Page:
Using Autocorrect in Outlook

There are phrases and words that we use repeatedly in our emails, such as greetings like “good morning”, or your postal address or phone number. Rather than type these out in full each time, you can use an acronym which Outlook will automatically replace with the full text.

Once an acronym has been set up in the Autocorrect settings, each time you type that acronym, Outlook will automatically replace it with the text of the full phrase or word, for example if you set up “Good morning” with “GM” as the acronym, to use the phrase “Good morning” in your email, all you need to type is GM. This is also a great tool to use for things you find hard to remember, such as your bank details.

Open a new email and type the word or phrase you want to convert, even a block of text with multiple lines . Now select the text with your mouse and click on the File tab and select “Options”. Click on the “Mail” menu on the left hand side, then click the “Spelling and Autocorrect” button.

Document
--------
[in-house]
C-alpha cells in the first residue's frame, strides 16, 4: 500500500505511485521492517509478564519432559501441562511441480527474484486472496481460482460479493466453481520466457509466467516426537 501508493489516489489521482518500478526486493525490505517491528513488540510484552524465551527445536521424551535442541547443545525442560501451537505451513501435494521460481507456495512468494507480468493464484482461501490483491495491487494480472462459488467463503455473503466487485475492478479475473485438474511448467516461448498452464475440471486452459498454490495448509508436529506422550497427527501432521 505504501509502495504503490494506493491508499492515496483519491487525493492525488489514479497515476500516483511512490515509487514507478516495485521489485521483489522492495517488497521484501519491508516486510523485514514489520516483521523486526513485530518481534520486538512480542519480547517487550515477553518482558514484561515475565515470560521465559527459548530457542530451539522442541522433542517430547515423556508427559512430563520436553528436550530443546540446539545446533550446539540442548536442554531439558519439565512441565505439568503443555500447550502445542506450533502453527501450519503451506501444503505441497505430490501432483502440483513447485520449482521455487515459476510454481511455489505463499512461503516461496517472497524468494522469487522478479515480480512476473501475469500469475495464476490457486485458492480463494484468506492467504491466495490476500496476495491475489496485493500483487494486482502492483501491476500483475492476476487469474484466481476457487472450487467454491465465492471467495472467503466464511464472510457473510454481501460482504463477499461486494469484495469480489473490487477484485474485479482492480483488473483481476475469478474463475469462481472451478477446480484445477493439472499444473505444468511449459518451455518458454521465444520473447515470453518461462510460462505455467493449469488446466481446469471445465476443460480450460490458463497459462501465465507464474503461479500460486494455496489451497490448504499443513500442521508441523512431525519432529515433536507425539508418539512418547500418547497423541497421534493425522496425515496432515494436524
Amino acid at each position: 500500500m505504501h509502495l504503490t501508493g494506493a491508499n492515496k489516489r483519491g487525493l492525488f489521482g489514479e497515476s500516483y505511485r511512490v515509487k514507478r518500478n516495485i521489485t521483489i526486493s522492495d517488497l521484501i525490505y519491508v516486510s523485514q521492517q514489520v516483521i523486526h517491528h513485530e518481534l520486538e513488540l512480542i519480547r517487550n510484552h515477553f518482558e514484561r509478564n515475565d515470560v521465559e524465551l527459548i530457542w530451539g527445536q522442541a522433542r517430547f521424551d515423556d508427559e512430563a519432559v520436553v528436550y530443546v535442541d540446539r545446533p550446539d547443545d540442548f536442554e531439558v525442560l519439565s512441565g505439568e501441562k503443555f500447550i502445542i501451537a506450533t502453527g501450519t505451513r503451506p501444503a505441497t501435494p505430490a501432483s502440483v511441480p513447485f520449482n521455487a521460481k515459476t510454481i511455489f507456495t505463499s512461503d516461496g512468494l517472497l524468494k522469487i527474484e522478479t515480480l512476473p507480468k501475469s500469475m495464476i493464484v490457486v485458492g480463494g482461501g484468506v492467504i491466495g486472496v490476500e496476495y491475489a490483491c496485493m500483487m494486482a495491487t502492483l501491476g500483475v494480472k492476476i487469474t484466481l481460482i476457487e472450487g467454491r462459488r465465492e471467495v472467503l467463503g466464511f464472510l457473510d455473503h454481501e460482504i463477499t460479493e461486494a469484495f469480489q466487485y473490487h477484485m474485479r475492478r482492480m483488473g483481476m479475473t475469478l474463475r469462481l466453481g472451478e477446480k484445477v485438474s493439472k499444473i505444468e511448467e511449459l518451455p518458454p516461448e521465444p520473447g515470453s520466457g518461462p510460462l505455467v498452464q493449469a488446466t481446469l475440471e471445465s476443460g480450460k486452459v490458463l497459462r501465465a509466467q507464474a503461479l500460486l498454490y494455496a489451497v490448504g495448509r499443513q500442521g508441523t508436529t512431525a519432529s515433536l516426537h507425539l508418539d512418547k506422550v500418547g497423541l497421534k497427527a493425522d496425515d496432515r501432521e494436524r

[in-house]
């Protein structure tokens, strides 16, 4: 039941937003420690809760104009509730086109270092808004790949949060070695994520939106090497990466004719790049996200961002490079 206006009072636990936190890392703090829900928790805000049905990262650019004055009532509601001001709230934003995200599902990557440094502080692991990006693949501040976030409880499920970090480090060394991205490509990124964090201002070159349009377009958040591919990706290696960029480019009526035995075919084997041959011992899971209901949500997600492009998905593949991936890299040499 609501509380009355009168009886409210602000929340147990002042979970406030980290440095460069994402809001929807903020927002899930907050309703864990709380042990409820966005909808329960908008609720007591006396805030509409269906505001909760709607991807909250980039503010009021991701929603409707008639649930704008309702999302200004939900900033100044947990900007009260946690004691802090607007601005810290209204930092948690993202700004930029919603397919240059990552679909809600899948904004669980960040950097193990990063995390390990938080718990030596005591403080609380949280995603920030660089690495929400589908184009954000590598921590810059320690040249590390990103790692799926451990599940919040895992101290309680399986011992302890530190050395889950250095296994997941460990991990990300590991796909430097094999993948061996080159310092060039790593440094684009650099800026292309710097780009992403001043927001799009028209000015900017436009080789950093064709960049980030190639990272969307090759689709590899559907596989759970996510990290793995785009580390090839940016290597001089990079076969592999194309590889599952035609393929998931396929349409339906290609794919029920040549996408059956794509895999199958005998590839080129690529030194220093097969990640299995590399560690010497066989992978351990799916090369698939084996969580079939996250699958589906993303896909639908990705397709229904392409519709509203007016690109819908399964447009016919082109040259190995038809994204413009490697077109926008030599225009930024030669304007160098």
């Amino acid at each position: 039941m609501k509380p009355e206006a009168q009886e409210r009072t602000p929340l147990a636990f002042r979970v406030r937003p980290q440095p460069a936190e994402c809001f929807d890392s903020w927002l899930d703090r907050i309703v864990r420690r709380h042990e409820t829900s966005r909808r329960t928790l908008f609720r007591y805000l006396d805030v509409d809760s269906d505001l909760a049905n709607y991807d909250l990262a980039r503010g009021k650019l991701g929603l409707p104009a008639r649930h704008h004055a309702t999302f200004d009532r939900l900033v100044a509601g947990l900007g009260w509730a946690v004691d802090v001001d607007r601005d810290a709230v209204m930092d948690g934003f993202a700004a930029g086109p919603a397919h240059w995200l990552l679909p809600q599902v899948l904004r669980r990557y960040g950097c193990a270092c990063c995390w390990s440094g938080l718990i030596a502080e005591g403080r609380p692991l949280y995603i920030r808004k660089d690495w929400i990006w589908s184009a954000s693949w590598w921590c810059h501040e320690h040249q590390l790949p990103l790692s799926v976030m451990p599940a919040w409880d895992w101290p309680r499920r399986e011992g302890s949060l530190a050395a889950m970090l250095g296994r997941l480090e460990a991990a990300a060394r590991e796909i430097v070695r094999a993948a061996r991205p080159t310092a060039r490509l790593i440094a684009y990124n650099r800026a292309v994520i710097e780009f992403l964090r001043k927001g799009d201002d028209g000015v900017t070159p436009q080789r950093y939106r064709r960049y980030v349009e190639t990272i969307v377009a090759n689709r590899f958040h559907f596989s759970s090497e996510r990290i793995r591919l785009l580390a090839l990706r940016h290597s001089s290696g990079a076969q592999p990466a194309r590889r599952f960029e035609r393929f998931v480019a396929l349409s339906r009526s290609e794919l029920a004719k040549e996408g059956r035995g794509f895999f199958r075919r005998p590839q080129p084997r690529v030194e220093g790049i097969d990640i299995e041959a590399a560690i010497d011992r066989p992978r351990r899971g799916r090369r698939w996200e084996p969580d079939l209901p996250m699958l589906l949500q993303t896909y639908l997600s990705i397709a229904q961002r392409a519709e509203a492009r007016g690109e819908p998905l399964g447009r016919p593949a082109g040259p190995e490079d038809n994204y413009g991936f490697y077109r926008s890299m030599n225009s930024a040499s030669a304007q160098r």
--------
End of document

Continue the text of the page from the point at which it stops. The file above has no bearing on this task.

Click the “Autocorrect Options” button and a new window will open with the text you selected showing in the “With:” box. On the right hand side is a smaller box labelled “Replace:”. In here type the acronym or abbreviation you want to use for this phrase then click the “Add” button. Click the “OK” button to return to your email.

Now test your new autocorrect entry. In the body of your email, type the acronym you just set up and then press the space bar. If everything is set up correctly, Outlook will automatically replace your acronym with the full text. You can now set up as many more entries as you wish following the same steps.

To delete or change an autocorrect entry, return to the autocorrect settings following the instructions described previously. Type the acronym in the “Replace:” box and the entry will be selected in the list of entries, then click the “Delete” button. To change an entry, delete it and then create it again as a new entry.
When setting up autocorrect entries, avoid using common words as the acronym or shortcut. For example if you set up your address and use “address” as the shortcut, every time you type the word “address” it will be replaced with your address – which may not be the desired outcome.